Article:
China blocks US Navy warship's entry to Hong Kong port as ties between Washington and Beijing circle the drain


  • Amid a number of economic, geopolitical, and military disputes between China and the US, Beijing has rejected a US Navy warship’s request to make a port call in Hong Kong next month.
  • The amphibious assault ship USS Wasp is operating in the East China Sea.
  • The rejection of the ship’s port call request comes as the US and China quarrel over trade and sanctions, as well as longstanding issues like the South China Sea, the Korean Peninsula, and Taiwan.

China has refused to grant a US Navy warship permission to make a port call in Hong Kong, the local US consulate reported Tuesday, according to the Hong Kong-based South China Morning Post.

The amphibious assault ship USS Wasp, which carries the F-35B Lightning II Joint Strike Fighter, was expected to visit the former British colony next month, according to The Wall Street Journal. But Beijing has denied the US Navy’s request, another sign of deteriorating ties between the US and China.

It is not uncommon for China to deny US port call requests when it is displeased with the countries’ relations – as was the case in April 2016, when Beijing refused to allow the aircraft carrier USS John Stennis to visit Hong Kong amid rising tensions in the South China Sea.

Locked in an intensifying trade war, both Washington and Beijing have targeted one another with hundreds of billions of dollars in punitive trade tariffs. The US is criticising China for economic aggression and unfair trade practices, and China perceives US actions as a clear exercise in containment, an effort by the hegemonic power to cripple the rise of a developing challenger.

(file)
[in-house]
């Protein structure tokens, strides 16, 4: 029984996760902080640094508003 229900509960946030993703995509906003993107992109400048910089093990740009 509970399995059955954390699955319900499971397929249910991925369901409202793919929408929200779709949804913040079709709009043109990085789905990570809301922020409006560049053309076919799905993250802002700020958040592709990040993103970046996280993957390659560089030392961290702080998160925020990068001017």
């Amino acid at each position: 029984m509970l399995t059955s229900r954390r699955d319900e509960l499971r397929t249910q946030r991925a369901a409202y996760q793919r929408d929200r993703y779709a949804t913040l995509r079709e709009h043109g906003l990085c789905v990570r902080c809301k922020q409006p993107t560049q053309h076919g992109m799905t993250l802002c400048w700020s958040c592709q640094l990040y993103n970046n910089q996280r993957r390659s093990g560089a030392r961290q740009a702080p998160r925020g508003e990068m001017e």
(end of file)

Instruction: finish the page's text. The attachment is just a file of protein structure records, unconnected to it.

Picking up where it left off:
The US imposed a 10% tariff on $US200 billion worth of Chinese products Monday, and China immediately retaliated with duties on $US60 billion in American goods.

Tensions, however, extend well beyond economic exchanges and into military ties. The US sanctioned the primary procurement division of the Chinese military for purchasing Russian weapons systems in violation of sanctions, namely the advanced Su-35 fighter jet and the S-400 surface-to-air missile system. China expressed “outrage” and accused the US of trying to constrain its military power. Beijing warned that it would take “countermeasures” if the US did not “correct its mistake.”

Chinese Deputy Foreign Minister Zheng Zeguang summoned US Ambassador to China Terry Branstad over the sanctions. Meanwhile, China’s defence ministry recalled Vice Admiral Shen Jinlong, cancelling a scheduled meeting with his US counterpart, Chief of Naval Operations Adm. John Richardson, Reuters reported.

Further complicating matters, the US has approved a $US330 million arms deal with Taiwan that will improve the combat readiness of Taiwan’s air assets. Chinese state media strongly urged the US to cancel the deal and suspend military-to-military relations with Taiwan, which Beijing considers a separatist province.

All of this comes as other longstanding issues, such as the South China Sea and the Korean Peninsula, continue to weigh heavily on the relationship between the US and China, two major powers with national interests often in conflict with one another.

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